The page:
French News Digest: Paris Police HQ Attacks and more

French News Digest: Paris Police HQ Attacks and more

American political upheaval has dominated global headlines for the past week, with impeachment proceedings against President Trump becoming increasingly heated, and the president himself taking to Twitter with a series of bizarre tweets about Turkey.

Meanwhile in France…


The French government is under mounting pressure to explain how signs of the violent behaviour and radicalisation of Mickaël Harpon were missed, following his quadruple murder at the Paris police HQ last week. Harpon had a sanction against him for domestic violence and was known to be consorting with extremist groups. Interior minister Christophe Castaner is resisting calls for his resignation over the incident but has admitted that “there were failings”.

With the October 31st Brexit deadline drawing ever nearer, President Macron has drawn a hard line for the UK’s negotiators. In a telephone call, Mr Macron has demanded that Number 10 delivers a workable Brexit plan for the end of the week. The Prime Minister Boris Johnson is still claiming that the UK will be leaving the EU on Halloween, with or without a deal.

The Prime Minister of France has shown support for immigration quotas, claiming that the country’s asylum system is “saturated” with applications. He also suggested clamping down on the reunification scheme that currently allows for spouses and children to enter France to join family members.

Last week we reported that a bill approving IVF between same-sex female couples has passed through the lower houses of the French parliament. Since then, protests have taken place in Paris opposing the bill, as politically and religiously conservative groups raise issues about same-sex parenting and the preservation of traditional family units. This is despite an estimated two thirds of the French population approving of the legislation.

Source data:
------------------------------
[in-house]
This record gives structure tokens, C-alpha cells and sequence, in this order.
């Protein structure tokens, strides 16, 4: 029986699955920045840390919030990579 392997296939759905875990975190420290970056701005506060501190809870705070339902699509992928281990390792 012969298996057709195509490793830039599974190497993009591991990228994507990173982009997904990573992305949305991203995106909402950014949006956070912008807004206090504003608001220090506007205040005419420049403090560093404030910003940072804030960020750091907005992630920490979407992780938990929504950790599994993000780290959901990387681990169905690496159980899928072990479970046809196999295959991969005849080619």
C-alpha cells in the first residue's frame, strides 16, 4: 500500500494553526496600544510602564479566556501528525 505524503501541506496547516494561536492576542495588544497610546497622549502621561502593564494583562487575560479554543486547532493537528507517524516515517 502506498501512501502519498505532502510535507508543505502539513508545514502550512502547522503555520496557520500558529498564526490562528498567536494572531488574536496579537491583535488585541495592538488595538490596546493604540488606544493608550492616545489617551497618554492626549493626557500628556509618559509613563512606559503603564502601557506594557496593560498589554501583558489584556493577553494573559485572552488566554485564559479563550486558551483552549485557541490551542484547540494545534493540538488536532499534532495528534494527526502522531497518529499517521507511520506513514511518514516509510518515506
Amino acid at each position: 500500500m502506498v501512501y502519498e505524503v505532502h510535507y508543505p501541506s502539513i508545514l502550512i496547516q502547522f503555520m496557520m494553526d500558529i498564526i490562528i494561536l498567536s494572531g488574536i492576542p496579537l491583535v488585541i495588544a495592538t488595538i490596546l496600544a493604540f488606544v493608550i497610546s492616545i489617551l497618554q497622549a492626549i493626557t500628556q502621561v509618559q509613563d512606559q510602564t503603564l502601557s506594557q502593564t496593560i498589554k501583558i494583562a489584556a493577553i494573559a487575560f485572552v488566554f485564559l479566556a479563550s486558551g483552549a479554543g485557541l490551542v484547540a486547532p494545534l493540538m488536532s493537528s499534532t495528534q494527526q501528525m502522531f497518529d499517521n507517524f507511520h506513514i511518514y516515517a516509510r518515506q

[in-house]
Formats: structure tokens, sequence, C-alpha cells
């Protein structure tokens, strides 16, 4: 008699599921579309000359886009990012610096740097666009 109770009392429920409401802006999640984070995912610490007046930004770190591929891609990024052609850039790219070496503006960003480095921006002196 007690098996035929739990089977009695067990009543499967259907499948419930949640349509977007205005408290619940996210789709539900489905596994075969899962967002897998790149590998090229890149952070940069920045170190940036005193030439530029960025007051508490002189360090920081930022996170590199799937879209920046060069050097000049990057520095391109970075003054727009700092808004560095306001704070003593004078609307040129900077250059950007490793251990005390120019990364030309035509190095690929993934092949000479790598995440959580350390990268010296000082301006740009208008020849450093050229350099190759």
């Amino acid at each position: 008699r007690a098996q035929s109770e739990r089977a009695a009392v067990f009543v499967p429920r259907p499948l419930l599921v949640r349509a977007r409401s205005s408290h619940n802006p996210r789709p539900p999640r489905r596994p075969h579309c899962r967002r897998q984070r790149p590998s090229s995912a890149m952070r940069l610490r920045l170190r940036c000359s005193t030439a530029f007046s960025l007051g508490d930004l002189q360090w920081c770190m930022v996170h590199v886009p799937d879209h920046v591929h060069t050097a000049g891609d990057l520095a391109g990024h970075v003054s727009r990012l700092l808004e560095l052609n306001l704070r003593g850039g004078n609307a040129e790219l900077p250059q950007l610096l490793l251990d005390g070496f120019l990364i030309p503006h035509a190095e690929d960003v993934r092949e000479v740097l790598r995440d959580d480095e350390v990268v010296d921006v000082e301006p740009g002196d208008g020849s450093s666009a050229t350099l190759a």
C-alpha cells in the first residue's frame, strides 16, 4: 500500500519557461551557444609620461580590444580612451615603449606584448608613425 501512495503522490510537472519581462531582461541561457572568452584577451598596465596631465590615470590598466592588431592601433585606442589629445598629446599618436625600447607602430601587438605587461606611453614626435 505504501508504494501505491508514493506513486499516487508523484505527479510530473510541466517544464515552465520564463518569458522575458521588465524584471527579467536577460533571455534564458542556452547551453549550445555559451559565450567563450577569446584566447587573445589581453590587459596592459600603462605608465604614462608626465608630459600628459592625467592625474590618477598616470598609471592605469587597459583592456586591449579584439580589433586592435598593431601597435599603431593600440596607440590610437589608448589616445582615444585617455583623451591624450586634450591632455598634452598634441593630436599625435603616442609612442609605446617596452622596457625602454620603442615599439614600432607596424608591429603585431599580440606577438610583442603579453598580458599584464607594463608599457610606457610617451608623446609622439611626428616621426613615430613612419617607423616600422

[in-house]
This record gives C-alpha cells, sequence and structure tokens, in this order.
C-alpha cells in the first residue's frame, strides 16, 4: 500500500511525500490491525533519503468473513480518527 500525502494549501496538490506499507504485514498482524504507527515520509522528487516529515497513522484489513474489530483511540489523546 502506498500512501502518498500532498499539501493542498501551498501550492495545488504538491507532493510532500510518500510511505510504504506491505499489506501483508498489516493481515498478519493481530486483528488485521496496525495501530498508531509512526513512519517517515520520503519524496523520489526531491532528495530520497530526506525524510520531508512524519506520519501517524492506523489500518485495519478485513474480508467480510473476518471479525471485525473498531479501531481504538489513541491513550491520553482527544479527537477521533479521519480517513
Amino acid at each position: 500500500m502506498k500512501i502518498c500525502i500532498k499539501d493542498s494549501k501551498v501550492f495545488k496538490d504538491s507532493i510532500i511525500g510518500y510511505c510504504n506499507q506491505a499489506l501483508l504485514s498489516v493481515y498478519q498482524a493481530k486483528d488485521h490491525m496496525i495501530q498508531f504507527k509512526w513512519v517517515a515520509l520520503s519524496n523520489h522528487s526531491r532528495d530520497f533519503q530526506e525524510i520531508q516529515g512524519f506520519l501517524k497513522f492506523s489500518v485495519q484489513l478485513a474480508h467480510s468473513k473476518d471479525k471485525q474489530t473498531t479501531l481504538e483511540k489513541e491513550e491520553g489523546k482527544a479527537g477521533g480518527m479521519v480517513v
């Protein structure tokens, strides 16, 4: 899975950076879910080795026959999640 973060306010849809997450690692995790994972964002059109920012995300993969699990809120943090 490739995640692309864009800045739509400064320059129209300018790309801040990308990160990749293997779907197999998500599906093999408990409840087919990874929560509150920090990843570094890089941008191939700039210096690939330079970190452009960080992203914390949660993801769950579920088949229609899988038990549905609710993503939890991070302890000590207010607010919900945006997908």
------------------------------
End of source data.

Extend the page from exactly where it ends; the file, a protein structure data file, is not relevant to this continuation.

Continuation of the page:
A man who was paralysed in a serious fall four years ago has walked again with the aid of a thought-controlled “exoskeleton” developed in Grenoble. The man, who cannot independently move his arms or legs, trained in the suit for two years to master its movement. The creators now have the approval they require to proceed with further testing, with the ultimate goal being to make this technology widely available for disabled people.

On Friday, a Jeff Koons sculpture commemorating the 2015 Paris terror attacks was inaugurated near the Petit Palais museum. While some have had positive feedback for the work, which depicts a hand holding up a rainbow of tulips, it has not been met with universal acclaim. A number of critics have taken to Twitter and news sites calling it gaudy, irrelevant and reminiscent of undesirable human anatomy.

In other sculptural news, Sir Anthony Gormley is proposing a set of four “Brexit sculptures” along the northern coast of France, looking toward Britain. The sentry-like figures have yet to be formally approved but have the backing of President Macron.


A close victory against Tonga has seen France scrape through to the Rugby World Cup Quarter-Finals. The win has dashed hopes for the Argentinian team, who were hoping to be the second Pool C qualifying team after England. The Quarter-Finals stage is due to kick off on October 19th, and is set to be a real nail-biter for rugby fans.

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